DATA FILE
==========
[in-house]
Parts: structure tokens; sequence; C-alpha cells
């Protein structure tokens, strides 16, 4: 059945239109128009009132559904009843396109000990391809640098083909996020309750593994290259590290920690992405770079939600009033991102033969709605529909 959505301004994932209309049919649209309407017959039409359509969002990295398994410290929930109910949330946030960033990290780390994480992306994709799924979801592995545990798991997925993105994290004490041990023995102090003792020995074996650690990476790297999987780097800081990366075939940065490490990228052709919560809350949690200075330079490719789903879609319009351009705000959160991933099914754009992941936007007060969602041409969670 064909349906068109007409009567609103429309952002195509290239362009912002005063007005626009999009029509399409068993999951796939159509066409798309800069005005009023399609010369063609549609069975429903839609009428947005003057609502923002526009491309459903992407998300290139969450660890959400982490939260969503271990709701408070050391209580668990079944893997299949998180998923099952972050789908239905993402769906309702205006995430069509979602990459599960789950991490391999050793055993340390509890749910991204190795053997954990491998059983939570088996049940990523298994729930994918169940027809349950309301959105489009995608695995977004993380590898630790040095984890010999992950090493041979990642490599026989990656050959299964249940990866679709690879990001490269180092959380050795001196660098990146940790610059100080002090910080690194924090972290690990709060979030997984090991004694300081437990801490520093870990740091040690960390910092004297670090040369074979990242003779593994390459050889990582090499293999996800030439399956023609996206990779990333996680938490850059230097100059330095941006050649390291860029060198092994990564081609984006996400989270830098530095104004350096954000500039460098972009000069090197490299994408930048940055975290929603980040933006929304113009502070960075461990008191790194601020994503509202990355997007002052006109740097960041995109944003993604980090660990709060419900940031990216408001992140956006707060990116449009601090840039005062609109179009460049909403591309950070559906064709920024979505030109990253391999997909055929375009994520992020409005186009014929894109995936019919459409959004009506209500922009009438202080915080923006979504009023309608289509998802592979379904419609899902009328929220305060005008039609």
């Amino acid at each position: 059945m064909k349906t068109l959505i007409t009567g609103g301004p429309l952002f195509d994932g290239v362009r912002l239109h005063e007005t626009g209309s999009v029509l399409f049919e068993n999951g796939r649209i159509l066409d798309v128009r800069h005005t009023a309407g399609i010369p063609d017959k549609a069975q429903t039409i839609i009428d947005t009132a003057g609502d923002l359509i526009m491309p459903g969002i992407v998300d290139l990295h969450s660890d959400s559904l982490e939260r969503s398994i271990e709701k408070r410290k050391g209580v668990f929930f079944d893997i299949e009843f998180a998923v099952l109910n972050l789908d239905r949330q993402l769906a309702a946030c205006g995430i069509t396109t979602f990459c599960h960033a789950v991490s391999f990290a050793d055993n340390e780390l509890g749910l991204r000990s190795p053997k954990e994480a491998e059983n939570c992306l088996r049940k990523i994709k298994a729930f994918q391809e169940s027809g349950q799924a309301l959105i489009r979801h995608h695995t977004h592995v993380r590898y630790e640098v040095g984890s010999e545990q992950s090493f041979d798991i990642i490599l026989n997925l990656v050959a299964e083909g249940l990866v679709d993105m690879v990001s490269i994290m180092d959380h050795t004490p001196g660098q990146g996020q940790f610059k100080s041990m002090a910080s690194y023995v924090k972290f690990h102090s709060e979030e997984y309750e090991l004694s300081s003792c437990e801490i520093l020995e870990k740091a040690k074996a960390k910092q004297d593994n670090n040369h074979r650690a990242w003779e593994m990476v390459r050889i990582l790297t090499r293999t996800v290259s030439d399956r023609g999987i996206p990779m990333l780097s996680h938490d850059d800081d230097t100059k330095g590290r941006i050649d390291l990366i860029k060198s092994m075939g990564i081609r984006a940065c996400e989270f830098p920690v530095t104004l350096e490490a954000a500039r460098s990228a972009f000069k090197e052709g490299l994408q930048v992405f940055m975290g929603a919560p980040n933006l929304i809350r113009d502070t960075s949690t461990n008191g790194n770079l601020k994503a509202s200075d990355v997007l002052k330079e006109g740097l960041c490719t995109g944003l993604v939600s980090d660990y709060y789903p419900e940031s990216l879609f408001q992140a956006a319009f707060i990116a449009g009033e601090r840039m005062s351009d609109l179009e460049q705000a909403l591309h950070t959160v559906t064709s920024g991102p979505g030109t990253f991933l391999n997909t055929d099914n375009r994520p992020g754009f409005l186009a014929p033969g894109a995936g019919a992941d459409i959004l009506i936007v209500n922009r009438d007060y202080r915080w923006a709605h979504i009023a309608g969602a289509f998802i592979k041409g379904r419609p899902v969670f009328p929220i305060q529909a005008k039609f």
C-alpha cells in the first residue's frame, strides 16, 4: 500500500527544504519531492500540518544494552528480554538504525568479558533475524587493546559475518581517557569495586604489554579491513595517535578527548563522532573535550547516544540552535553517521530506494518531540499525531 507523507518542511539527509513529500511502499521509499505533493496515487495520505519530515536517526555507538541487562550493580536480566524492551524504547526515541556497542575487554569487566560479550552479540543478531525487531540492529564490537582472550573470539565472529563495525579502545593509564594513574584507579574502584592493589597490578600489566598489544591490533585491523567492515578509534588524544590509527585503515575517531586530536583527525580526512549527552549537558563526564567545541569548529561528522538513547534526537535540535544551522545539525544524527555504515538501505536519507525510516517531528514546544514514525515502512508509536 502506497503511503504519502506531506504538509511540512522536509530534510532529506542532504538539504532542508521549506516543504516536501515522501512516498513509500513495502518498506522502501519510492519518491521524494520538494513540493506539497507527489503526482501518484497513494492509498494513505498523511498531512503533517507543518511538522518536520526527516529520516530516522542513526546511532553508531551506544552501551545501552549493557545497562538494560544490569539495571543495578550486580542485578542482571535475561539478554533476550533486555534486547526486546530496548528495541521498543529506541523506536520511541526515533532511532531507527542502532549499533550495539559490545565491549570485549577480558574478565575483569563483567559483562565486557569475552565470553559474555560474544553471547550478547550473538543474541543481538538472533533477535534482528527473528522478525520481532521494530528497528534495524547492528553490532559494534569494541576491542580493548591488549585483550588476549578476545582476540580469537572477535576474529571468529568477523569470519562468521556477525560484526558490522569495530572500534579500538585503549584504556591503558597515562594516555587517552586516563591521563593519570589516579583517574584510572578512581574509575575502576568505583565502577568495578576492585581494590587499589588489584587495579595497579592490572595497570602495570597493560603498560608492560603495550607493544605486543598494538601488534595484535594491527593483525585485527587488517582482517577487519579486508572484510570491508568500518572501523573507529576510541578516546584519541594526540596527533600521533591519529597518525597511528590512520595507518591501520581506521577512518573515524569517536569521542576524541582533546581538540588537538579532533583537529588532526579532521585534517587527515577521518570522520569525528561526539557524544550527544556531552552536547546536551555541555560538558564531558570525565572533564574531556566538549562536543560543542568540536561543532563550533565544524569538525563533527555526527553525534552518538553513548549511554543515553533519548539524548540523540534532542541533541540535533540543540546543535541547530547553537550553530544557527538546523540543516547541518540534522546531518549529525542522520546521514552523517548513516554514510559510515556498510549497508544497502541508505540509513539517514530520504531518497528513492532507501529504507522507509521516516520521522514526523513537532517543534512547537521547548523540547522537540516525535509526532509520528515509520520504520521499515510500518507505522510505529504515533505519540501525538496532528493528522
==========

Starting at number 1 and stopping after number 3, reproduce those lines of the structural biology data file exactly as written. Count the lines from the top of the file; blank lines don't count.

[in-house]
Parts: structure tokens; sequence; C-alpha cells
């Protein structure tokens, strides 16, 4: 059945239109128009009132559904009843396109000990391809640098083909996020309750593994290259590290920690992405770079939600009033991102033969709605529909 959505301004994932209309049919649209309407017959039409359509969002990295398994410290929930109910949330946030960033990290780390994480992306994709799924979801592995545990798991997925993105994290004490041990023995102090003792020995074996650690990476790297999987780097800081990366075939940065490490990228052709919560809350949690200075330079490719789903879609319009351009705000959160991933099914754009992941936007007060969602041409969670 064909349906068109007409009567609103429309952002195509290239362009912002005063007005626009999009029509399409068993999951796939159509066409798309800069005005009023399609010369063609549609069975429903839609009428947005003057609502923002526009491309459903992407998300290139969450660890959400982490939260969503271990709701408070050391209580668990079944893997299949998180998923099952972050789908239905993402769906309702205006995430069509979602990459599960789950991490391999050793055993340390509890749910991204190795053997954990491998059983939570088996049940990523298994729930994918169940027809349950309301959105489009995608695995977004993380590898630790040095984890010999992950090493041979990642490599026989990656050959299964249940990866679709690879990001490269180092959380050795001196660098990146940790610059100080002090910080690194924090972290690990709060979030997984090991004694300081437990801490520093870990740091040690960390910092004297670090040369074979990242003779593994390459050889990582090499293999996800030439399956023609996206990779990333996680938490850059230097100059330095941006050649390291860029060198092994990564081609984006996400989270830098530095104004350096954000500039460098972009000069090197490299994408930048940055975290929603980040933006929304113009502070960075461990008191790194601020994503509202990355997007002052006109740097960041995109944003993604980090660990709060419900940031990216408001992140956006707060990116449009601090840039005062609109179009460049909403591309950070559906064709920024979505030109990253391999997909055929375009994520992020409005186009014929894109995936019919459409959004009506209500922009009438202080915080923006979504009023309608289509998802592979379904419609899902009328929220305060005008039609």